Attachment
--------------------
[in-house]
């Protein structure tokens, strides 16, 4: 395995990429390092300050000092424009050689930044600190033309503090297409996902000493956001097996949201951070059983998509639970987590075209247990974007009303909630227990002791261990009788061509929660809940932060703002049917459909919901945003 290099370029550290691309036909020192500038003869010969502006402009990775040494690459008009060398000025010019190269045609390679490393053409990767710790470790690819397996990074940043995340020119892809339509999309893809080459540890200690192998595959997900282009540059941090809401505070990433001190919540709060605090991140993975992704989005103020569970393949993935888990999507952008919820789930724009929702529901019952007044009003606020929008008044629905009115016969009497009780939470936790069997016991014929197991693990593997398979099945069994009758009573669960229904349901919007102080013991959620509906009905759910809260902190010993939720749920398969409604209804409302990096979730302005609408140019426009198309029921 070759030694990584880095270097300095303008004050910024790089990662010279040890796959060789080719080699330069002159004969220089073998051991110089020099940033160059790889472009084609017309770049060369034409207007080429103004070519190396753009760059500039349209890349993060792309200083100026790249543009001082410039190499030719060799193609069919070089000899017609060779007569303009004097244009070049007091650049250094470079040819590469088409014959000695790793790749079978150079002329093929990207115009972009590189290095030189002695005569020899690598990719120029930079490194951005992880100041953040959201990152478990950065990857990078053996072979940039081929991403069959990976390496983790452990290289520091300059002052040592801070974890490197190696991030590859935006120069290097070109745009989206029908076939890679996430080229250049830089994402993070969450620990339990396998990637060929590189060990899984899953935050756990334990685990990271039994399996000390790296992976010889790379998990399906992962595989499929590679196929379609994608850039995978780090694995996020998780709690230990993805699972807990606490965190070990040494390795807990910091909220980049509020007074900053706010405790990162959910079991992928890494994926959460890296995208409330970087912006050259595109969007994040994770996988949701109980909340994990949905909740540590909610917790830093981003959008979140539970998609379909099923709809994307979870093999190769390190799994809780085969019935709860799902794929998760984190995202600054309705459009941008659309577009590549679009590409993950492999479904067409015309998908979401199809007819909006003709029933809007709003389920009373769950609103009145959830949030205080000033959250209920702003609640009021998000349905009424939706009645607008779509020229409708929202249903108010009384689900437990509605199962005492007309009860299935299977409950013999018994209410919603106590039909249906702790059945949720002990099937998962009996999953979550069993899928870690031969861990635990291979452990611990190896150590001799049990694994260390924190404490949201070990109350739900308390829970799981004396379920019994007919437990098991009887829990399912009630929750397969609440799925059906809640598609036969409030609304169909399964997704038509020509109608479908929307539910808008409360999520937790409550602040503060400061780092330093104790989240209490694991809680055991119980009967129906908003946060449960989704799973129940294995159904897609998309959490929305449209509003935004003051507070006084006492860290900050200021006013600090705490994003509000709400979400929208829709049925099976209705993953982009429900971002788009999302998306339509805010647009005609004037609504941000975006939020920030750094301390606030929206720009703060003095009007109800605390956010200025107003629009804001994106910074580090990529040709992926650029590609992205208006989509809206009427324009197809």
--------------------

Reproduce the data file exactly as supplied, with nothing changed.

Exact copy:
[in-house]
């Protein structure tokens, strides 16, 4: 395995990429390092300050000092424009050689930044600190033309503090297409996902000493956001097996949201951070059983998509639970987590075209247990974007009303909630227990002791261990009788061509929660809940932060703002049917459909919901945003 290099370029550290691309036909020192500038003869010969502006402009990775040494690459008009060398000025010019190269045609390679490393053409990767710790470790690819397996990074940043995340020119892809339509999309893809080459540890200690192998595959997900282009540059941090809401505070990433001190919540709060605090991140993975992704989005103020569970393949993935888990999507952008919820789930724009929702529901019952007044009003606020929008008044629905009115016969009497009780939470936790069997016991014929197991693990593997398979099945069994009758009573669960229904349901919007102080013991959620509906009905759910809260902190010993939720749920398969409604209804409302990096979730302005609408140019426009198309029921 070759030694990584880095270097300095303008004050910024790089990662010279040890796959060789080719080699330069002159004969220089073998051991110089020099940033160059790889472009084609017309770049060369034409207007080429103004070519190396753009760059500039349209890349993060792309200083100026790249543009001082410039190499030719060799193609069919070089000899017609060779007569303009004097244009070049007091650049250094470079040819590469088409014959000695790793790749079978150079002329093929990207115009972009590189290095030189002695005569020899690598990719120029930079490194951005992880100041953040959201990152478990950065990857990078053996072979940039081929991403069959990976390496983790452990290289520091300059002052040592801070974890490197190696991030590859935006120069290097070109745009989206029908076939890679996430080229250049830089994402993070969450620990339990396998990637060929590189060990899984899953935050756990334990685990990271039994399996000390790296992976010889790379998990399906992962595989499929590679196929379609994608850039995978780090694995996020998780709690230990993805699972807990606490965190070990040494390795807990910091909220980049509020007074900053706010405790990162959910079991992928890494994926959460890296995208409330970087912006050259595109969007994040994770996988949701109980909340994990949905909740540590909610917790830093981003959008979140539970998609379909099923709809994307979870093999190769390190799994809780085969019935709860799902794929998760984190995202600054309705459009941008659309577009590549679009590409993950492999479904067409015309998908979401199809007819909006003709029933809007709003389920009373769950609103009145959830949030205080000033959250209920702003609640009021998000349905009424939706009645607008779509020229409708929202249903108010009384689900437990509605199962005492007309009860299935299977409950013999018994209410919603106590039909249906702790059945949720002990099937998962009996999953979550069993899928870690031969861990635990291979452990611990190896150590001799049990694994260390924190404490949201070990109350739900308390829970799981004396379920019994007919437990098991009887829990399912009630929750397969609440799925059906809640598609036969409030609304169909399964997704038509020509109608479908929307539910808008409360999520937790409550602040503060400061780092330093104790989240209490694991809680055991119980009967129906908003946060449960989704799973129940294995159904897609998309959490929305449209509003935004003051507070006084006492860290900050200021006013600090705490994003509000709400979400929208829709049925099976209705993953982009429900971002788009999302998306339509805010647009005609004037609504941000975006939020920030750094301390606030929206720009703060003095009007109800605390956010200025107003629009804001994106910074580090990529040709992926650029590609992205208006989509809206009427324009197809």